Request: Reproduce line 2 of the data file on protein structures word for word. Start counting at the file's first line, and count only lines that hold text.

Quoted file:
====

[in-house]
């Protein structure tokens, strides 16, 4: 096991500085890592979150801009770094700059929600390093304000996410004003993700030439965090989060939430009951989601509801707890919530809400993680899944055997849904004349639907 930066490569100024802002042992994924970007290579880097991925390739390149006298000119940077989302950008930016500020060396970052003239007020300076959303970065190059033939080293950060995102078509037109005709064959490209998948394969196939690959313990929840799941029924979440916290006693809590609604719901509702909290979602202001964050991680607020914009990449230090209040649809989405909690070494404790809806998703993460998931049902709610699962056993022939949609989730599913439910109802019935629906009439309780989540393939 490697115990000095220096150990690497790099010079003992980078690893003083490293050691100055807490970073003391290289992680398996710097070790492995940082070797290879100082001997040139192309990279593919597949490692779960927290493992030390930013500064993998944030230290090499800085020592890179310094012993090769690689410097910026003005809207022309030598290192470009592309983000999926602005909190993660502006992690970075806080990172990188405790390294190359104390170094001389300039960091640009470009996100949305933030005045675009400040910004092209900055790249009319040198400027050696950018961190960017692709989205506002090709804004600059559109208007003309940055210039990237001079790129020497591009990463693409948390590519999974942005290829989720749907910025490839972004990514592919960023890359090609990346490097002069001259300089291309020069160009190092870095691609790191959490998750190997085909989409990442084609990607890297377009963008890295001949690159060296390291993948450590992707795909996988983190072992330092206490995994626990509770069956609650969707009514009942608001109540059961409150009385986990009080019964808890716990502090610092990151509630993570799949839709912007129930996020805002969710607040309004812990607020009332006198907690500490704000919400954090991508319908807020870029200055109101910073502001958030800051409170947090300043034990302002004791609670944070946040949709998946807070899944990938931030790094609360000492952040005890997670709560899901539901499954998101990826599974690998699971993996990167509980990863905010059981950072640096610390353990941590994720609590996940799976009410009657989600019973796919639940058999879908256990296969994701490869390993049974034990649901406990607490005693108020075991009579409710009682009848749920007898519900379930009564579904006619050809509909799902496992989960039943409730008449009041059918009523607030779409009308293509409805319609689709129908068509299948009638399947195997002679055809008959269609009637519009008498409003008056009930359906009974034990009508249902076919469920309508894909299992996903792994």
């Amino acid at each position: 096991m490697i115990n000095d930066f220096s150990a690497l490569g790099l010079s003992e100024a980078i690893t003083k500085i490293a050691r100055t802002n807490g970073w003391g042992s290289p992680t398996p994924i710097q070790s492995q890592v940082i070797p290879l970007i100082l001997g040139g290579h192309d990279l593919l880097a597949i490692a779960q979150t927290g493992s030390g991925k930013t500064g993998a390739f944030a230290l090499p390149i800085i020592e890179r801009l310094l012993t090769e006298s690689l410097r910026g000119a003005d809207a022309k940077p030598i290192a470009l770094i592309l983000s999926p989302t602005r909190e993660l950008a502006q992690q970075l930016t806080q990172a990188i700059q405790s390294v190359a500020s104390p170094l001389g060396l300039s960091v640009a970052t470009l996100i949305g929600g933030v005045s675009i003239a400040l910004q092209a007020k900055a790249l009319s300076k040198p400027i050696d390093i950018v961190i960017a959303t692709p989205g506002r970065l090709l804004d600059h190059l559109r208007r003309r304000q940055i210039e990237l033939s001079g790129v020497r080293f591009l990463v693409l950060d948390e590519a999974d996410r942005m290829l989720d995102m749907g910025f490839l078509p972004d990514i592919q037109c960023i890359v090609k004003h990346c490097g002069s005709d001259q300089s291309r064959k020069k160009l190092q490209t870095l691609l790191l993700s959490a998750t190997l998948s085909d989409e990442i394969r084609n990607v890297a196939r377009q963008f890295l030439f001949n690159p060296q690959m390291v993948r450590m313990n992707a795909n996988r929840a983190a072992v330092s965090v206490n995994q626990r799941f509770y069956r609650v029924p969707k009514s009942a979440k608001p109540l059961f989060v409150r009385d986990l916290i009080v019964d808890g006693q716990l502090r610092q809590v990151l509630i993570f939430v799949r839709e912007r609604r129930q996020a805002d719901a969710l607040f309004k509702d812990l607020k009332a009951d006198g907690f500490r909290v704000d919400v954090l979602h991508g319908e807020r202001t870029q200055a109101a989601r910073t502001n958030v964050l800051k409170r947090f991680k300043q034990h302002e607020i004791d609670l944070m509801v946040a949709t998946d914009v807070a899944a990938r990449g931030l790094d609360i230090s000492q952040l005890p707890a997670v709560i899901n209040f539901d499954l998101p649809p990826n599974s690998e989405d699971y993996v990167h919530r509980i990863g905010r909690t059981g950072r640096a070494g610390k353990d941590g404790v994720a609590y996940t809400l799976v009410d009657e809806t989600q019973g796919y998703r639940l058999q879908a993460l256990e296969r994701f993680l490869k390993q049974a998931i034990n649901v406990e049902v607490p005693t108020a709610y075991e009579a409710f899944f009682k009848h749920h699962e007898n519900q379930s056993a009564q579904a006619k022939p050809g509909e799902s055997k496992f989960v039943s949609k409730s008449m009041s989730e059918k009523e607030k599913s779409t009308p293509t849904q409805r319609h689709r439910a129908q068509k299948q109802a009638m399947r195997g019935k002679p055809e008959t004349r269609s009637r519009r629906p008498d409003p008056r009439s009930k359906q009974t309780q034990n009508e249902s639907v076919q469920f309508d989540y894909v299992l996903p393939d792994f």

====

């Protein structure tokens, strides 16, 4: 096991500085890592979150801009770094700059929600390093304000996410004003993700030439965090989060939430009951989601509801707890919530809400993680899944055997849904004349639907 930066490569100024802002042992994924970007290579880097991925390739390149006298000119940077989302950008930016500020060396970052003239007020300076959303970065190059033939080293950060995102078509037109005709064959490209998948394969196939690959313990929840799941029924979440916290006693809590609604719901509702909290979602202001964050991680607020914009990449230090209040649809989405909690070494404790809806998703993460998931049902709610699962056993022939949609989730599913439910109802019935629906009439309780989540393939 490697115990000095220096150990690497790099010079003992980078690893003083490293050691100055807490970073003391290289992680398996710097070790492995940082070797290879100082001997040139192309990279593919597949490692779960927290493992030390930013500064993998944030230290090499800085020592890179310094012993090769690689410097910026003005809207022309030598290192470009592309983000999926602005909190993660502006992690970075806080990172990188405790390294190359104390170094001389300039960091640009470009996100949305933030005045675009400040910004092209900055790249009319040198400027050696950018961190960017692709989205506002090709804004600059559109208007003309940055210039990237001079790129020497591009990463693409948390590519999974942005290829989720749907910025490839972004990514592919960023890359090609990346490097002069001259300089291309020069160009190092870095691609790191959490998750190997085909989409990442084609990607890297377009963008890295001949690159060296390291993948450590992707795909996988983190072992330092206490995994626990509770069956609650969707009514009942608001109540059961409150009385986990009080019964808890716990502090610092990151509630993570799949839709912007129930996020805002969710607040309004812990607020009332006198907690500490704000919400954090991508319908807020870029200055109101910073502001958030800051409170947090300043034990302002004791609670944070946040949709998946807070899944990938931030790094609360000492952040005890997670709560899901539901499954998101990826599974690998699971993996990167509980990863905010059981950072640096610390353990941590994720609590996940799976009410009657989600019973796919639940058999879908256990296969994701490869390993049974034990649901406990607490005693108020075991009579409710009682009848749920007898519900379930009564579904006619050809509909799902496992989960039943409730008449009041059918009523607030779409009308293509409805319609689709129908068509299948009638399947195997002679055809008959269609009637519009008498409003008056009930359906009974034990009508249902076919469920309508894909299992996903792994």